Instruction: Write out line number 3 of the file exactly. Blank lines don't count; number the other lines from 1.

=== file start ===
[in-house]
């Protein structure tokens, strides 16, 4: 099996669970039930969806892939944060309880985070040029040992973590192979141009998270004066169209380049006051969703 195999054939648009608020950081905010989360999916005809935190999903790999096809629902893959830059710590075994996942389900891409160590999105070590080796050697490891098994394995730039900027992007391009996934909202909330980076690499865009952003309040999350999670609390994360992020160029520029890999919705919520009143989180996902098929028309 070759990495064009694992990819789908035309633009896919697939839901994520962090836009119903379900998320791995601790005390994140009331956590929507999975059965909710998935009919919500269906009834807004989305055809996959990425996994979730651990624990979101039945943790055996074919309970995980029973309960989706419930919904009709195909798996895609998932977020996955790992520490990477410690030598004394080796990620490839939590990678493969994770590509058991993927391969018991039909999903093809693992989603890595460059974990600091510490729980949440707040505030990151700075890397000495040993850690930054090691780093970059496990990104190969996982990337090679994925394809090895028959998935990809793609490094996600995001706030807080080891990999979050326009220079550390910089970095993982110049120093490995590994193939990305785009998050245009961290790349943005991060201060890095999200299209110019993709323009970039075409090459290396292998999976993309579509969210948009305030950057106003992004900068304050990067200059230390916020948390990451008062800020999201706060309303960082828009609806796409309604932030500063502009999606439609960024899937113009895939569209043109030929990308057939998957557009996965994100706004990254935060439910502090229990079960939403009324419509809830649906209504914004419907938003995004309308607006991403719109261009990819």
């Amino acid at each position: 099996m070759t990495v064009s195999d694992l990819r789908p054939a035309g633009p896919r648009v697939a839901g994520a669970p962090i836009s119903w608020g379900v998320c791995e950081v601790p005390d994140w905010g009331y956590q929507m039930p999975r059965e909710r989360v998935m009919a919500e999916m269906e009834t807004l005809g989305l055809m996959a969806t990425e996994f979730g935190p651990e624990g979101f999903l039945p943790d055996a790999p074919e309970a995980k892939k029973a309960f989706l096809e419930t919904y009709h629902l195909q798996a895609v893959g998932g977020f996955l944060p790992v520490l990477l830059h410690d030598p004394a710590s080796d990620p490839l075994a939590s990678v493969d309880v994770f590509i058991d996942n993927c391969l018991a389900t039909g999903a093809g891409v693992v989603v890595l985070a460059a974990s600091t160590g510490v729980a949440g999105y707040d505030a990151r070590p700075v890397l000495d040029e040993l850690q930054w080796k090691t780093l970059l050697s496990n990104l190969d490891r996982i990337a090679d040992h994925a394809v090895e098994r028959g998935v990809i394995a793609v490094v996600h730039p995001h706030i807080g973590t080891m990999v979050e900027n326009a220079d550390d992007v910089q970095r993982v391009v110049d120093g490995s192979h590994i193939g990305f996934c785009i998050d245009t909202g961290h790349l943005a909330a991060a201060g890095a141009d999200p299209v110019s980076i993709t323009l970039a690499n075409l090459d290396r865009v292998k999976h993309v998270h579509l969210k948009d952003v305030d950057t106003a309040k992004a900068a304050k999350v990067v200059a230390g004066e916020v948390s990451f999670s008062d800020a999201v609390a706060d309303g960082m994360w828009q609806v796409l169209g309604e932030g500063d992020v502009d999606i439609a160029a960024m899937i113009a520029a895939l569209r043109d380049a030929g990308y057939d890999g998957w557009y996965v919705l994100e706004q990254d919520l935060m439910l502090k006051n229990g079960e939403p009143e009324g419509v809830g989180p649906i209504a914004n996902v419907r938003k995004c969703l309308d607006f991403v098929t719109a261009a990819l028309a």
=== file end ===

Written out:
């Amino acid at each position: 099996m070759t990495v064009s195999d694992l990819r789908p054939a035309g633009p896919r648009v697939a839901g994520a669970p962090i836009s119903w608020g379900v998320c791995e950081v601790p005390d994140w905010g009331y956590q929507m039930p999975r059965e909710r989360v998935m009919a919500e999916m269906e009834t807004l005809g989305l055809m996959a969806t990425e996994f979730g935190p651990e624990g979101f999903l039945p943790d055996a790999p074919e309970a995980k892939k029973a309960f989706l096809e419930t919904y009709h629902l195909q798996a895609v893959g998932g977020f996955l944060p790992v520490l990477l830059h410690d030598p004394a710590s080796d990620p490839l075994a939590s990678v493969d309880v994770f590509i058991d996942n993927c391969l018991a389900t039909g999903a093809g891409v693992v989603v890595l985070a460059a974990s600091t160590g510490v729980a949440g999105y707040d505030a990151r070590p700075v890397l000495d040029e040993l850690q930054w080796k090691t780093l970059l050697s496990n990104l190969d490891r996982i990337a090679d040992h994925a394809v090895e098994r028959g998935v990809i394995a793609v490094v996600h730039p995001h706030i807080g973590t080891m990999v979050e900027n326009a220079d550390d992007v910089q970095r993982v391009v110049d120093g490995s192979h590994i193939g990305f996934c785009i998050d245009t909202g961290h790349l943005a909330a991060a201060g890095a141009d999200p299209v110019s980076i993709t323009l970039a690499n075409l090459d290396r865009v292998k999976h993309v998270h579509l969210k948009d952003v305030d950057t106003a309040k992004a900068a304050k999350v990067v200059a230390g004066e916020v948390s990451f999670s008062d800020a999201v609390a706060d309303g960082m994360w828009q609806v796409l169209g309604e932030g500063d992020v502009d999606i439609a160029a960024m899937i113009a520029a895939l569209r043109d380049a030929g990308y057939d890999g998957w557009y996965v919705l994100e706004q990254d919520l935060m439910l502090k006051n229990g079960e939403p009143e009324g419509v809830g989180p649906i209504a914004n996902v419907r938003k995004c969703l309308d607006f991403v098929t719109a261009a990819l028309a």